For better or worse, this offseason of high school football has been memorable. Let’s just hope it’s not remembered for being the end of the sport as we know it.
Transfers upon transfers, including the gathering of talent to build a mega-team at Grayson and two of Gwinnett’s best rising seniors going to Florida power IMG Academy, have made for some of the most interesting off-the-field months in recent memory.
Football, for the bulk of my 37 years in Gwinnett and nearly 20 at the Daily Post, was the one sport that side-stepped the influence of club programs, like AAU basketball, and avoided mass transfers from school to school. The sport’s pinnacle at the youth level revolved around the high school teams, and players grew up in the local parks that fed into those programs, creating a sense of loyalty. Football players shifting from high school to high school was a rarity, even while the school-switching grew in other sports, like basketball with its AAU influences.
Building powerhouse teams full of transfers in basketball has gone on forever, but now it’s reaching into football, at both the local and national level.
Grayson has been the beneficiary in recent months, including four notable move-ins from other Gwinnett schools who are among ESPN’s top 300 recruits nationally — DeAngelo Gibbs (No. 10) and Breon Dixon (No. 144) from Peachtree Ridge, Jamyest Williams (No. 47) from Archer and Tony Gray (No. 39) from Central Gwinnett. Michigan running back commitment Kurt Taylor, previously at Newton, and highly touted defensive tackle Tru Thompson from Griffin also have joined the Rams recently.
Meanwhile, a sports factory in Bradenton, Fla., has been successful in luring Gwinnett prospects away for their senior years. IMG recruits nationally and offers financial aid to some players (a must when tuition is more than $70,000 per year), offering a college preparatory atmosphere and a talent-laden football team that many schools refuse to play. The school landed Buford’s Isaac Nauta last year, as well as Archer’s Isaiah Pryor and Norcross’ Robert Beal this offseason.
IMG is free to pursue athletes from all over — it is an independent member of the Florida High School Athletic Association that doesn’t compete for state titles in Florida — but Georgia High School Association schools, like Grayson, can’t attract athletes via undue influence. But if athletes make what the organization calls a “bonafide” move into a school district, they are eligible to play at the new school immediately.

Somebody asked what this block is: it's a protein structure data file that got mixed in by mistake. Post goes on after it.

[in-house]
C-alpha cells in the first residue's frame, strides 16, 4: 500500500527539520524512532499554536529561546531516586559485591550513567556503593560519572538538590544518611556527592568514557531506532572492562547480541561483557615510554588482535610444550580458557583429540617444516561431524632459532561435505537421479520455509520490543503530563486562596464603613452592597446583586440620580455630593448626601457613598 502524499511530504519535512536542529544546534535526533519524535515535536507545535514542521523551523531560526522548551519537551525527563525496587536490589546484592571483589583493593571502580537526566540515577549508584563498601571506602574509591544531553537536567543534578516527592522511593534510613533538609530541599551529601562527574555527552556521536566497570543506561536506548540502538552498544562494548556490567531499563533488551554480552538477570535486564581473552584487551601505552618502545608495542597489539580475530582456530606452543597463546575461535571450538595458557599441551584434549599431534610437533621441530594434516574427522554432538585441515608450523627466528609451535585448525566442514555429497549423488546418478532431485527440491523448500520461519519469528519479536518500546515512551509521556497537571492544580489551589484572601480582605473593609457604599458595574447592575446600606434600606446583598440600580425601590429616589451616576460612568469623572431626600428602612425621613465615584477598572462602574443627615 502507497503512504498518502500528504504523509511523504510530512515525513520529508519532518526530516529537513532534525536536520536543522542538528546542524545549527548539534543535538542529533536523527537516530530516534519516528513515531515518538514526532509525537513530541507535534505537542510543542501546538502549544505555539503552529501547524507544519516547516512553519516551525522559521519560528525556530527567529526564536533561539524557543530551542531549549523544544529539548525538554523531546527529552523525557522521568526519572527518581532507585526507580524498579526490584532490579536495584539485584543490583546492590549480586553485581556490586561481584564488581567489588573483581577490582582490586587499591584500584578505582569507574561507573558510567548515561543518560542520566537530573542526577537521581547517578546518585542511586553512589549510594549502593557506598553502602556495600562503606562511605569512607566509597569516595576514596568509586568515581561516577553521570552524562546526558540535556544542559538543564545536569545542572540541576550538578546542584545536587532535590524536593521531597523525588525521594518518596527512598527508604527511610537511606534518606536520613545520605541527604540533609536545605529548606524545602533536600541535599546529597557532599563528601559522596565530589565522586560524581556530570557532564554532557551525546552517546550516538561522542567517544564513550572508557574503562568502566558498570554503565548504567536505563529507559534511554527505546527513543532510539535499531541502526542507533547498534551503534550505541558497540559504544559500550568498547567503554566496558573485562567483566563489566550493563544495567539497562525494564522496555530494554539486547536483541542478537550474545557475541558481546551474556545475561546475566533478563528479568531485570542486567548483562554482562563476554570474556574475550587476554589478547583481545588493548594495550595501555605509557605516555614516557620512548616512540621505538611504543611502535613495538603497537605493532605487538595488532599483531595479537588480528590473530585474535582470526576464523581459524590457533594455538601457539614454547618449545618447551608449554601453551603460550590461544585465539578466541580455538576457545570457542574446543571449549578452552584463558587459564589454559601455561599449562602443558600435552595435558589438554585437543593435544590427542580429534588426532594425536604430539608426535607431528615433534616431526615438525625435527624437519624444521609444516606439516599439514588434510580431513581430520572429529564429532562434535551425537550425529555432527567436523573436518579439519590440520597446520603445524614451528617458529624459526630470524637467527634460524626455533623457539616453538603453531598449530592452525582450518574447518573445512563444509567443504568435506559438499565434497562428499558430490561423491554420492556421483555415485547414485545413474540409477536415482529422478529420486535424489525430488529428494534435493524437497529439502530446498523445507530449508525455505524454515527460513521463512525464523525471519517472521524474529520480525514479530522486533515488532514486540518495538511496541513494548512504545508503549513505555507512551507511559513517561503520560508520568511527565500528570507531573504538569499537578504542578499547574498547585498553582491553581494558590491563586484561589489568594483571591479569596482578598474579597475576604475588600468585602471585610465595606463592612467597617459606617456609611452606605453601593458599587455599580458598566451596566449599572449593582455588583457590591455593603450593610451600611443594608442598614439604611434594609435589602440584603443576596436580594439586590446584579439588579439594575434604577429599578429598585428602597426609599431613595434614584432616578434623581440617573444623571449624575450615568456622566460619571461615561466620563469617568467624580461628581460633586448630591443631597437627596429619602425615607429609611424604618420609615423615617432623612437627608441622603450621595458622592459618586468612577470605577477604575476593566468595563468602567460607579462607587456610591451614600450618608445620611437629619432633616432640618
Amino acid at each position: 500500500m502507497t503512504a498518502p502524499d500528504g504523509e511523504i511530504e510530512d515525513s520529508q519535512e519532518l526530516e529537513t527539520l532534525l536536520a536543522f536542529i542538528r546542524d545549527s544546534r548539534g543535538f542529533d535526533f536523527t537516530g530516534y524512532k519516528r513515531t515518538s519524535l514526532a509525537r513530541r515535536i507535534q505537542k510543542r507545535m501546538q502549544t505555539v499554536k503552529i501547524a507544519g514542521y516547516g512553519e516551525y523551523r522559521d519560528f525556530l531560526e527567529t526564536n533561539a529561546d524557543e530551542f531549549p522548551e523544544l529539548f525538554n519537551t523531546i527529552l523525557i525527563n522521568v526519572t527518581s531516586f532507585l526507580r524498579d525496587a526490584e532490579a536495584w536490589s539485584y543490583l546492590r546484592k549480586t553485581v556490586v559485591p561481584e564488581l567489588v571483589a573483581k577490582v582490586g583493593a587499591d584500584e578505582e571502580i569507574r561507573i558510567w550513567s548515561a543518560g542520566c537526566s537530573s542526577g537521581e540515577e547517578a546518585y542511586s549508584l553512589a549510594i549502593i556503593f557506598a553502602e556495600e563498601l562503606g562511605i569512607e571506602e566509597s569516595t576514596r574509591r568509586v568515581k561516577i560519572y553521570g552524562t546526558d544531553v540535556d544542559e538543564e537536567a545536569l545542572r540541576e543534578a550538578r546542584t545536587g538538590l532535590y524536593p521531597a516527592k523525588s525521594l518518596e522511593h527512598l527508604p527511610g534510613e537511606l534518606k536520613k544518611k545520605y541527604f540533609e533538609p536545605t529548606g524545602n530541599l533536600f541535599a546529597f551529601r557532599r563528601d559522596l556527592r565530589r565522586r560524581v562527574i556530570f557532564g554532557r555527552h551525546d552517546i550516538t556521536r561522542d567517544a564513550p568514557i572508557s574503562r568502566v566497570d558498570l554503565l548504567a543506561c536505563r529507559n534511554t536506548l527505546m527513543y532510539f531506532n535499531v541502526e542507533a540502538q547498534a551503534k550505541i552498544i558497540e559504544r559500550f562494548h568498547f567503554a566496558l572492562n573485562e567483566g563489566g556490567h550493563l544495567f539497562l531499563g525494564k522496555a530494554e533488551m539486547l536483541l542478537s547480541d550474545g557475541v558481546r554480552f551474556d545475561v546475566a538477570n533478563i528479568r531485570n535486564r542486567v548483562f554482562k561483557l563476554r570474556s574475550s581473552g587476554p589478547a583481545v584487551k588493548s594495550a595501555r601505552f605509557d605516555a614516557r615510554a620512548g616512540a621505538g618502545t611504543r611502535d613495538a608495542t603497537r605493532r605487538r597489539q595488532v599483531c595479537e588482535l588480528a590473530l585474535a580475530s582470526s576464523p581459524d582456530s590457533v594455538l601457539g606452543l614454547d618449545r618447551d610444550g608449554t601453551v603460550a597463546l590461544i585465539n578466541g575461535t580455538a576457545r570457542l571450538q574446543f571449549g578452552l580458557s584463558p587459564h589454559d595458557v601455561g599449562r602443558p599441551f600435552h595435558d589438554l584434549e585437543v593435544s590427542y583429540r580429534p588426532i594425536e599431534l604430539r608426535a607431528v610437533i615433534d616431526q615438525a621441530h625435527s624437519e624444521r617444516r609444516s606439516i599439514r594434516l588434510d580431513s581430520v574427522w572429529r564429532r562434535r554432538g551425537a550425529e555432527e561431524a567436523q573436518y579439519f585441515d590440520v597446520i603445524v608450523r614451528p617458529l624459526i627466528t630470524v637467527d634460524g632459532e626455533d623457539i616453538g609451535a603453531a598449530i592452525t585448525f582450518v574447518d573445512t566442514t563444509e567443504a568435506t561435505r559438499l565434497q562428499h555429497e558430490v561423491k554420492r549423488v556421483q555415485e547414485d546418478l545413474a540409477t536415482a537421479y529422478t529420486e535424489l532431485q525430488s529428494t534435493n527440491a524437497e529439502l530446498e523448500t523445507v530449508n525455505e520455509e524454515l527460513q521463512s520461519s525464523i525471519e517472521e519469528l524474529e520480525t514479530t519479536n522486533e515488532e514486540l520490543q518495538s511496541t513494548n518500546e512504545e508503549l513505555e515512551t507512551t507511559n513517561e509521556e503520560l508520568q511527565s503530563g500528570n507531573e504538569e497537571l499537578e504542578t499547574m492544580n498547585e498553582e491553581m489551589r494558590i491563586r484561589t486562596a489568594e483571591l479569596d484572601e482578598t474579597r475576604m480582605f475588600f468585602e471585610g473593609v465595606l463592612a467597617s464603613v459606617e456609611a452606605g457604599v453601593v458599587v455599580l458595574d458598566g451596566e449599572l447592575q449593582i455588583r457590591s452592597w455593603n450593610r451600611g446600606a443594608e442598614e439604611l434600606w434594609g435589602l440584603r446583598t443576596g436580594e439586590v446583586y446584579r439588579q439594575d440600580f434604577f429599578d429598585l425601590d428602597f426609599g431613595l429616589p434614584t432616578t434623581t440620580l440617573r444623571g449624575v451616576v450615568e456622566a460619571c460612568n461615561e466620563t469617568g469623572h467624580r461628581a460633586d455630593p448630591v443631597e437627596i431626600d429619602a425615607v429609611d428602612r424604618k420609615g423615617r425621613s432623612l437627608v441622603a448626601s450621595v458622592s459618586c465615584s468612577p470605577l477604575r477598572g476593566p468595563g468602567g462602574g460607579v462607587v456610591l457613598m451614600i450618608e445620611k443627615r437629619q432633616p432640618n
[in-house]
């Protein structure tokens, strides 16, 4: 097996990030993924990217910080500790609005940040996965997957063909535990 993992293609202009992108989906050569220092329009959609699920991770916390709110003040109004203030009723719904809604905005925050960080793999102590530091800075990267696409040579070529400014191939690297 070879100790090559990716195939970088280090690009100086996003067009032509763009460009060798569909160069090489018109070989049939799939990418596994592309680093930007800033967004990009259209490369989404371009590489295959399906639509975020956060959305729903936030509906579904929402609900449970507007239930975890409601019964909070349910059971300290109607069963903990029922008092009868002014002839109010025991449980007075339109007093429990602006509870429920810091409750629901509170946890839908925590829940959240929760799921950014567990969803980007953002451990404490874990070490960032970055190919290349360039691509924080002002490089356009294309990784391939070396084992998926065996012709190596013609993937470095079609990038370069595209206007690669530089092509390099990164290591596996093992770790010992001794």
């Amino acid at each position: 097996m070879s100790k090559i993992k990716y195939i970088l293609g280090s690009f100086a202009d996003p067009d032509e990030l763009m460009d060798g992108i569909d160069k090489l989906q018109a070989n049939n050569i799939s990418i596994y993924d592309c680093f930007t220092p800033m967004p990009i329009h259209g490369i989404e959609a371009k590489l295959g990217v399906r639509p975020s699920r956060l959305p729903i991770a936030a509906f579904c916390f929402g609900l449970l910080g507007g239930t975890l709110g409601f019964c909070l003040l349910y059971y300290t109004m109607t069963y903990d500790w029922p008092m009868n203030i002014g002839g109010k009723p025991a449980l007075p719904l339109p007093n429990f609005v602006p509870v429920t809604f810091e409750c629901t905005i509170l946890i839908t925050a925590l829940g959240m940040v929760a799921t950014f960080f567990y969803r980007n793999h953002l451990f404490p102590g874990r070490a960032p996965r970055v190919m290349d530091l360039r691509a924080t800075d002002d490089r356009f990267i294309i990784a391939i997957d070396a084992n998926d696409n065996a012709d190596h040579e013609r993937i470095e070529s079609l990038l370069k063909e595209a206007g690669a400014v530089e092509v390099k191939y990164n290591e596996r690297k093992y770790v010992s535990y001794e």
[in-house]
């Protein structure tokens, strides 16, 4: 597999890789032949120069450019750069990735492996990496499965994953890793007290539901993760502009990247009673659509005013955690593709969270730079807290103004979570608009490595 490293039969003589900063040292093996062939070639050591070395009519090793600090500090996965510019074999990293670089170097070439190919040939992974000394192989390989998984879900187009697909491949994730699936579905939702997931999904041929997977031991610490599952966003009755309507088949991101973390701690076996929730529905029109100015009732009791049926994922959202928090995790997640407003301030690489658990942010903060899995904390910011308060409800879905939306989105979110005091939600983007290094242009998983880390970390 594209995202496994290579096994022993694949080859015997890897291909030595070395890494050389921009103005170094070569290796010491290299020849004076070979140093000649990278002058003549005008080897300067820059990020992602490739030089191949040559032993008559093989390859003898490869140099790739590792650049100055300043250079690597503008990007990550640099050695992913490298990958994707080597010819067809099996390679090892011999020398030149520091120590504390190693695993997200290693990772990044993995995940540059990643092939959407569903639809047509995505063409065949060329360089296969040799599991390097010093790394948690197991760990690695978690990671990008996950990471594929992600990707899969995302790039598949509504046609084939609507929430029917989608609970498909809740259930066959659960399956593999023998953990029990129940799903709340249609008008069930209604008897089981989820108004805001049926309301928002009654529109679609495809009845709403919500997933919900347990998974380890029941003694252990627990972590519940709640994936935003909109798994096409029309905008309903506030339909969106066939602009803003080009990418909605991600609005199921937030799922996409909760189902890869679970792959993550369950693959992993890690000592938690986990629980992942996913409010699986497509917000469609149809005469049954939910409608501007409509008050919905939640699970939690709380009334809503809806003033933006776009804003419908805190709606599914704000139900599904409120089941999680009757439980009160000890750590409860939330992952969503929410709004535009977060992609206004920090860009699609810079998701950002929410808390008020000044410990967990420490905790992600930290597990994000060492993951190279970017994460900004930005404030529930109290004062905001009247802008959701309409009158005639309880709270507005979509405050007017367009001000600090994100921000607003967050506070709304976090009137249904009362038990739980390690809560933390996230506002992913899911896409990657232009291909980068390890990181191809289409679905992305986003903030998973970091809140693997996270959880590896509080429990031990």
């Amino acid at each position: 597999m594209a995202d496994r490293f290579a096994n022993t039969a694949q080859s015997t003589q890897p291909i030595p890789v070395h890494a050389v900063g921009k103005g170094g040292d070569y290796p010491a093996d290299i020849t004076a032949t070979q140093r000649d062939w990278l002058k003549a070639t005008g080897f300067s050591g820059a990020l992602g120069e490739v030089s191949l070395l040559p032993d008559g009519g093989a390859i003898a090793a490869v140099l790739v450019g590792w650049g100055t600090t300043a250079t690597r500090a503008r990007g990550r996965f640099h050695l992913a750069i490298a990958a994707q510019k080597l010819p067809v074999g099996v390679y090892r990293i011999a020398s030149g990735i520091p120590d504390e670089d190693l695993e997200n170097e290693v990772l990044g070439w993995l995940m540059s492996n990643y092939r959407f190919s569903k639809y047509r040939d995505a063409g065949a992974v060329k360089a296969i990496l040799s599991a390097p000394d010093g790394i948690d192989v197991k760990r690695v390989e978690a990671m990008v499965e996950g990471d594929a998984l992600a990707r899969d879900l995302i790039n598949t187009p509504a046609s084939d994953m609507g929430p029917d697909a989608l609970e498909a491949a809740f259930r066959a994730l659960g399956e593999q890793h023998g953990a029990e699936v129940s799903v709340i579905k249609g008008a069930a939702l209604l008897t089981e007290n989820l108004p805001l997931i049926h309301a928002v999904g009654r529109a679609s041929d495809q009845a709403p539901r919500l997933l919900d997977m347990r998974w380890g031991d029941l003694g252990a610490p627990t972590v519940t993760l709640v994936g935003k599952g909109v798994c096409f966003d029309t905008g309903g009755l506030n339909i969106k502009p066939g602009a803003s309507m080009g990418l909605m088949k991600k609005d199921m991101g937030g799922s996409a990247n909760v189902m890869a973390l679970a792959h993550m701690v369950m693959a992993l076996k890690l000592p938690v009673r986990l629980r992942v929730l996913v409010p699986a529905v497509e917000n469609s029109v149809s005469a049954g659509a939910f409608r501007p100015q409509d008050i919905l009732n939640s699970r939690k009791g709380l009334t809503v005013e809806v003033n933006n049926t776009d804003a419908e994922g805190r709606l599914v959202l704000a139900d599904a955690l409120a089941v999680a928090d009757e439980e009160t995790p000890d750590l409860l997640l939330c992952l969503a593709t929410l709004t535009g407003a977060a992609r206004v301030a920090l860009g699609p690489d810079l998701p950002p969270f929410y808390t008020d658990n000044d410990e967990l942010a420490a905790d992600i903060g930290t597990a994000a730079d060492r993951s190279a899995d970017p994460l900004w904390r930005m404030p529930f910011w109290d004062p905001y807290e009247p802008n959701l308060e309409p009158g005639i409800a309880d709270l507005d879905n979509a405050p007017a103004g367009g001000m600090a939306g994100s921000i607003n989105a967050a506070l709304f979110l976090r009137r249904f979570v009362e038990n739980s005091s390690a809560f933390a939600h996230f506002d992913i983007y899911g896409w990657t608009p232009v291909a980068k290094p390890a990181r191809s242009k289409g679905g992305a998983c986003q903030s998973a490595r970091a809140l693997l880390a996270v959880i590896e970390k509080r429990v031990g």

This rankles the coaches, fans and athletes who wish high school football could get control of the transfer issue. They want a solution, perhaps having a player who transfers sit out a year or play junior varsity for a year. They are dismayed by third-party coaches or trainers steering youngsters to certain places.
Others say the teenagers and their parents are just working within the system, finding a way to play high school football with their friends, who also just happen to be elite players. And a blanket rule of sitting out a year with a transfer would penalize someone who moves because their parents switched jobs, rather than targeting someone who moved to win a championship.
It will be intriguing to see how Grayson’s loaded high school team fares this season, but even more of note will be where the future of high school football goes from here.
Will this offseason of transferring be a trend, or just a one-year phenomenon?
Will Hammock can be reached via email at firstname.lastname@example.org. His column appears on Thursdays.